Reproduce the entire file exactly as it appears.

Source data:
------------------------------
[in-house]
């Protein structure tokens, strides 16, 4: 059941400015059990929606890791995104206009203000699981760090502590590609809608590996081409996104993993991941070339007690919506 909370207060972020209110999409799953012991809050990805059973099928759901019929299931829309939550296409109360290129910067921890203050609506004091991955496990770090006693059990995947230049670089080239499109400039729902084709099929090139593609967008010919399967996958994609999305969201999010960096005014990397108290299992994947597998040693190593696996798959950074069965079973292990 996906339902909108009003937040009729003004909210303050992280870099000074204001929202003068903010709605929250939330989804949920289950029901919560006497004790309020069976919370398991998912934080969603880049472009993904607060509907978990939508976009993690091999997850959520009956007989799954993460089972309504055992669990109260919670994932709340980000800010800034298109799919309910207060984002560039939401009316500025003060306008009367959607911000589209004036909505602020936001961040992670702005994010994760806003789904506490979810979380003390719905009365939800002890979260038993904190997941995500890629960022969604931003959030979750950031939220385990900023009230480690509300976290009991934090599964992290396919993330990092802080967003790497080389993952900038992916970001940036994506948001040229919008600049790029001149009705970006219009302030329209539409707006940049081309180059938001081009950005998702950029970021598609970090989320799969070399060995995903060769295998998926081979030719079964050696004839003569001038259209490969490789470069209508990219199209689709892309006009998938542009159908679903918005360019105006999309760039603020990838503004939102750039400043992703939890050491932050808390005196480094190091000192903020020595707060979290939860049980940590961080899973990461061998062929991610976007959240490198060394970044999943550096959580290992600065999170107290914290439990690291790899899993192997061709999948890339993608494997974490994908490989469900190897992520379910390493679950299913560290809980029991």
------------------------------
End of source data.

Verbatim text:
[in-house]
């Protein structure tokens, strides 16, 4: 059941400015059990929606890791995104206009203000699981760090502590590609809608590996081409996104993993991941070339007690919506 909370207060972020209110999409799953012991809050990805059973099928759901019929299931829309939550296409109360290129910067921890203050609506004091991955496990770090006693059990995947230049670089080239499109400039729902084709099929090139593609967008010919399967996958994609999305969201999010960096005014990397108290299992994947597998040693190593696996798959950074069965079973292990 996906339902909108009003937040009729003004909210303050992280870099000074204001929202003068903010709605929250939330989804949920289950029901919560006497004790309020069976919370398991998912934080969603880049472009993904607060509907978990939508976009993690091999997850959520009956007989799954993460089972309504055992669990109260919670994932709340980000800010800034298109799919309910207060984002560039939401009316500025003060306008009367959607911000589209004036909505602020936001961040992670702005994010994760806003789904506490979810979380003390719905009365939800002890979260038993904190997941995500890629960022969604931003959030979750950031939220385990900023009230480690509300976290009991934090599964992290396919993330990092802080967003790497080389993952900038992916970001940036994506948001040229919008600049790029001149009705970006219009302030329209539409707006940049081309180059938001081009950005998702950029970021598609970090989320799969070399060995995903060769295998998926081979030719079964050696004839003569001038259209490969490789470069209508990219199209689709892309006009998938542009159908679903918005360019105006999309760039603020990838503004939102750039400043992703939890050491932050808390005196480094190091000192903020020595707060979290939860049980940590961080899973990461061998062929991610976007959240490198060394970044999943550096959580290992600065999170107290914290439990690291790899899993192997061709999948890339993608494997974490994908490989469900190897992520379910390493679950299913560290809980029991």